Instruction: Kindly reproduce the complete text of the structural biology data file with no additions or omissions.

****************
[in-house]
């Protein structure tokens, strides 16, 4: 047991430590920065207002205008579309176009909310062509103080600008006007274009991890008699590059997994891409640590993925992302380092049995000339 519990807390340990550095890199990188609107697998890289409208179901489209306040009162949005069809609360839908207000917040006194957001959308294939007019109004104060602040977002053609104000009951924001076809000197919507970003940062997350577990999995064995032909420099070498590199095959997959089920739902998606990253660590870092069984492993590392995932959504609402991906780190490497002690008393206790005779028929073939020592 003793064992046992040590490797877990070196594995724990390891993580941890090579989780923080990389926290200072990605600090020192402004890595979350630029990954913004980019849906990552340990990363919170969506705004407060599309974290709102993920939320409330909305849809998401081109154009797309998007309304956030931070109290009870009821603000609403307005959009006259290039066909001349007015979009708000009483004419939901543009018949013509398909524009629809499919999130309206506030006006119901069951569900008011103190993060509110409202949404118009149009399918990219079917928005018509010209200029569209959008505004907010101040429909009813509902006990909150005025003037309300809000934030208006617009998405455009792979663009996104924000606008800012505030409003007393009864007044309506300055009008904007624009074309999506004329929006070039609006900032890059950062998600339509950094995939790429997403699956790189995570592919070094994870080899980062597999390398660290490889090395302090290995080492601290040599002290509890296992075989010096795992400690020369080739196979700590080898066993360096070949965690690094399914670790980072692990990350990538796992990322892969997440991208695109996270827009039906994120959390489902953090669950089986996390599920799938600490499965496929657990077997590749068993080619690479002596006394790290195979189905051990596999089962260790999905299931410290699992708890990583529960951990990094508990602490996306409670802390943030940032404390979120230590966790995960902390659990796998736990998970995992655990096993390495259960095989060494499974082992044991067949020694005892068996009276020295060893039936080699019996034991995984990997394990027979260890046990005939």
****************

[in-house]
């Protein structure tokens, strides 16, 4: 047991430590920065207002205008579309176009909310062509103080600008006007274009991890008699590059997994891409640590993925992302380092049995000339 519990807390340990550095890199990188609107697998890289409208179901489209306040009162949005069809609360839908207000917040006194957001959308294939007019109004104060602040977002053609104000009951924001076809000197919507970003940062997350577990999995064995032909420099070498590199095959997959089920739902998606990253660590870092069984492993590392995932959504609402991906780190490497002690008393206790005779028929073939020592 003793064992046992040590490797877990070196594995724990390891993580941890090579989780923080990389926290200072990605600090020192402004890595979350630029990954913004980019849906990552340990990363919170969506705004407060599309974290709102993920939320409330909305849809998401081109154009797309998007309304956030931070109290009870009821603000609403307005959009006259290039066909001349007015979009708000009483004419939901543009018949013509398909524009629809499919999130309206506030006006119901069951569900008011103190993060509110409202949404118009149009399918990219079917928005018509010209200029569209959008505004907010101040429909009813509902006990909150005025003037309300809000934030208006617009998405455009792979663009996104924000606008800012505030409003007393009864007044309506300055009008904007624009074309999506004329929006070039609006900032890059950062998600339509950094995939790429997403699956790189995570592919070094994870080899980062597999390398660290490889090395302090290995080492601290040599002290509890296992075989010096795992400690020369080739196979700590080898066993360096070949965690690094399914670790980072692990990350990538796992990322892969997440991208695109996270827009039906994120959390489902953090669950089986996390599920799938600490499965496929657990077997590749068993080619690479002596006394790290195979189905051990596999089962260790999905299931410290699992708890990583529960951990990094508990602490996306409670802390943030940032404390979120230590966790995960902390659990796998736990998970995992655990096993390495259960095989060494499974082992044991067949020694005892068996009276020295060893039936080699019996034991995984990997394990027979260890046990005939």